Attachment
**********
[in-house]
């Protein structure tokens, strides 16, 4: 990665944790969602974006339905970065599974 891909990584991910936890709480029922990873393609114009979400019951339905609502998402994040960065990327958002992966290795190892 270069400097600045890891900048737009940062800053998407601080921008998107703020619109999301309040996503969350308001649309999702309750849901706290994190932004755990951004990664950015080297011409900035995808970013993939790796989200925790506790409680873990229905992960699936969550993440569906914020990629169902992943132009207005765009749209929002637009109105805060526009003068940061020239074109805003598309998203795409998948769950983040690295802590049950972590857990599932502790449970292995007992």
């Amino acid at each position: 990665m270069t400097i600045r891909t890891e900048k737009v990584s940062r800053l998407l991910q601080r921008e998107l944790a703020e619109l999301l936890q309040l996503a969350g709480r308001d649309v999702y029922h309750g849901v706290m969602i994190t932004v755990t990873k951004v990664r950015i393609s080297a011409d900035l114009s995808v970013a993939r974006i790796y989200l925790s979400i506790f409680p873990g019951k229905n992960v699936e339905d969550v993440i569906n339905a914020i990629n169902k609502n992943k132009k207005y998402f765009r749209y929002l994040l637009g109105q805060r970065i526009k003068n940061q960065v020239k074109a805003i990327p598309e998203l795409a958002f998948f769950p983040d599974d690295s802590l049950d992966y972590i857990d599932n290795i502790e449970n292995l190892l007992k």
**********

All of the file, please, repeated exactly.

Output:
[in-house]
């Protein structure tokens, strides 16, 4: 990665944790969602974006339905970065599974 891909990584991910936890709480029922990873393609114009979400019951339905609502998402994040960065990327958002992966290795190892 270069400097600045890891900048737009940062800053998407601080921008998107703020619109999301309040996503969350308001649309999702309750849901706290994190932004755990951004990664950015080297011409900035995808970013993939790796989200925790506790409680873990229905992960699936969550993440569906914020990629169902992943132009207005765009749209929002637009109105805060526009003068940061020239074109805003598309998203795409998948769950983040690295802590049950972590857990599932502790449970292995007992």
């Amino acid at each position: 990665m270069t400097i600045r891909t890891e900048k737009v990584s940062r800053l998407l991910q601080r921008e998107l944790a703020e619109l999301l936890q309040l996503a969350g709480r308001d649309v999702y029922h309750g849901v706290m969602i994190t932004v755990t990873k951004v990664r950015i393609s080297a011409d900035l114009s995808v970013a993939r974006i790796y989200l925790s979400i506790f409680p873990g019951k229905n992960v699936e339905d969550v993440i569906n339905a914020i990629n169902k609502n992943k132009k207005y998402f765009r749209y929002l994040l637009g109105q805060r970065i526009k003068n940061q960065v020239k074109a805003i990327p598309e998203l795409a958002f998948f769950p983040d599974d690295s802590l049950d992966y972590i857990d599932n290795i502790e449970n292995l190892l007992k």